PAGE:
Saab restructuring process in danger

The restructuring of Saab could be called off after the company's administrator Guy Lofalk on Thursday applied for the process to be halted, according to a statement from Swedish Automobile (SWAN), Saab's parent company.

Saab restructuring process in danger

Guy Lofalk, who has been appointed by the Vänersborg district court in southwestern Sweden to oversee Saab’s three-month restructuring process under

bankruptcy protection, had informed the company he would ask that the process be terminated, SWAN said in a statement.

Although the statement did not provide an explanation, Lofalk’s decision indicates he does not think the restructuring will be successful.

The District Court will decide whether to approve Lofalk’s application. If the application is granted, the bankruptcy petitions from Saab’s creditors will be reactivated.

“Saab Automobile shall contest this application and request for continuation of the voluntary reorganisation process,” SWAN said, adding that it also planned to “apply at the court for replacement of Mr. Lofalk as administrator.”

Saab’s Chinese backers have so far only pumped in a portion of the money needed to secure Saab’s immediate future. According to the plan, Saab should have received 640 million kronor ($97 million) by Saturday.

SWAN has previously said it doubts Chinese companies Youngman and Pang Da will pay the required money by Saturday.

Saab must urgently secure funding in order to continue the reconstruction.

The company has therefore turned to American venture capital firm North Street Capital for help.

The deal would give North Street 2.4 million shares worth $4.19 a piece and the money would be with Saab on Friday. It would also include a $60 million loan which is still being negotiated.

“Immediate availability of funding is necessary to continue the reorganisation process of Saab Automobile,” the company said.

According to SWAN, the goal is to have completed the documentation by Monday at the latest.

If the planned transactions go through, Saab will receive 66 million kronor from their share issue, and a total of 396 million by next Wednesday.

Saab’s wage bill is currently being covered by the Swedish state salary guarantee scheme but this is due to expire on Friday after which Saab will be liable for paying employee wages.

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Former Swedish Saab bosses appear in court

Swedish car maker Saab's former CEO Jan Åke Jonsson and the firm's former head lawyer Kristina Geers have appeared in court in Vänersborg in west Sweden, accused of falsifying financial documents shortly before the company went bankrupt in 2011.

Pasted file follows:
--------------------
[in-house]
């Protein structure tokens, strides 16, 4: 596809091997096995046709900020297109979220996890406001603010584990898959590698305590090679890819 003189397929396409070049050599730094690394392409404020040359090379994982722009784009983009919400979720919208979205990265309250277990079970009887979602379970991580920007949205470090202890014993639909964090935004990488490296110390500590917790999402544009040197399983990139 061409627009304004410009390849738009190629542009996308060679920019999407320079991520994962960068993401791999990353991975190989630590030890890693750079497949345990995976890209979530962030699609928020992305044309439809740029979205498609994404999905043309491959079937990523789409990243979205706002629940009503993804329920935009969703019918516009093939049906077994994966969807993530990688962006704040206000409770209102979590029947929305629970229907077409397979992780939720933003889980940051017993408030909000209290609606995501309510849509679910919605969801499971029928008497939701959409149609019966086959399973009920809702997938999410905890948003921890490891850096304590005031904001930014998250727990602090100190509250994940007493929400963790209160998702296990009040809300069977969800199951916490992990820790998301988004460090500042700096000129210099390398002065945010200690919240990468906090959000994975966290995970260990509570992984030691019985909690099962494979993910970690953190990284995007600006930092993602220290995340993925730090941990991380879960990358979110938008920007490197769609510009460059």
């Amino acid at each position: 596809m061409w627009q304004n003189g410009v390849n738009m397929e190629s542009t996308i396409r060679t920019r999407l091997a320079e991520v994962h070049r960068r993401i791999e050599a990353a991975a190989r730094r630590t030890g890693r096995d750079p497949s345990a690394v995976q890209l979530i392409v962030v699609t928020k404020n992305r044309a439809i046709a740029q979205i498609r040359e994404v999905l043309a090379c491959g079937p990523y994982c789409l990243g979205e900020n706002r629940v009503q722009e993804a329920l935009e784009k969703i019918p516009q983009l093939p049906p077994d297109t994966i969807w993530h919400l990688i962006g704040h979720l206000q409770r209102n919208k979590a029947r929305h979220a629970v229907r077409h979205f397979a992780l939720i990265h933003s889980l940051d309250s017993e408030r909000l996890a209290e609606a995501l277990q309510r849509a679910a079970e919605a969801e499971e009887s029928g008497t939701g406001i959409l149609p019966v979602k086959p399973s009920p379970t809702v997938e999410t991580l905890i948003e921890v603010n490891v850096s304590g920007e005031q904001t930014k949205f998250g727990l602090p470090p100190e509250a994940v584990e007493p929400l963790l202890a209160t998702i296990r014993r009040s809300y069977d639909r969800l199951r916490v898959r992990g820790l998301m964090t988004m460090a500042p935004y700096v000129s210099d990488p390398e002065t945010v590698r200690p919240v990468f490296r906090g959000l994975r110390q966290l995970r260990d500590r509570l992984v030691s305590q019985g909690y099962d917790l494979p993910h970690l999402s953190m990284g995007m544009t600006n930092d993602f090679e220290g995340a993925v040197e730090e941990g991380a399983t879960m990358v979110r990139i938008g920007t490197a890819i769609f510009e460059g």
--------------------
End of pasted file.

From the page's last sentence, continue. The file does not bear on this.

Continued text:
Former Swedish Saab bosses appear in court
Saab's former CEO Jan Åke Jonsson. Photo: Karin Olander/TT
The pair are accused of falsifying the paperwork at the height of the Swedish company's financial difficulties at the start of the decade.
A third person – who has not been named in the Swedish media – is accused of assisting them by issuing false invoices adding up to a total of 30 million kronor ($3.55m).
According to court documents, the charges relate to the firm's business in Ukraine and the paperwork in question was signed just before former CEO Jan Åke Jonsson resigned.
Both Jonsson and Saab's former head lawyer Kristina Geers have admitted signing the papers but denied knowledge of the Ukranian firm implicated in the case.
All three suspects deny all the charges against them.

Saab's former head lawyer Kristina Geers. Photo:  Björn Larsson Rosvall/TT
Saab filed for bankruptcy at the end of 2011, after teetering on the edge of collapse for nearly two years.
Chief prosecutor Olof Sahlgren told the court in Vänersborg on Wednesday that the alleged crimes took place in March 2011, when Saab was briefly owned by the Dutch company Spyker Cars.
It was eventually bought by National Electric Vehicle Sweden (Nevs), a Chinese-owned company after hundreds of staff lost their jobs.
The car maker, which is based in west Sweden, has struggled to resolve serious financial difficulties by attracting new investors since the takeover.
In October 2014 it announced it had axed 155 workers, close to a third of its workforce.
Since 2000, Saab automobile has had no connection with the defence and aeronautics firm with the same name. It only produces one model today, the electric 9-3 Aero Sedan, mainly targeting the Chinese market.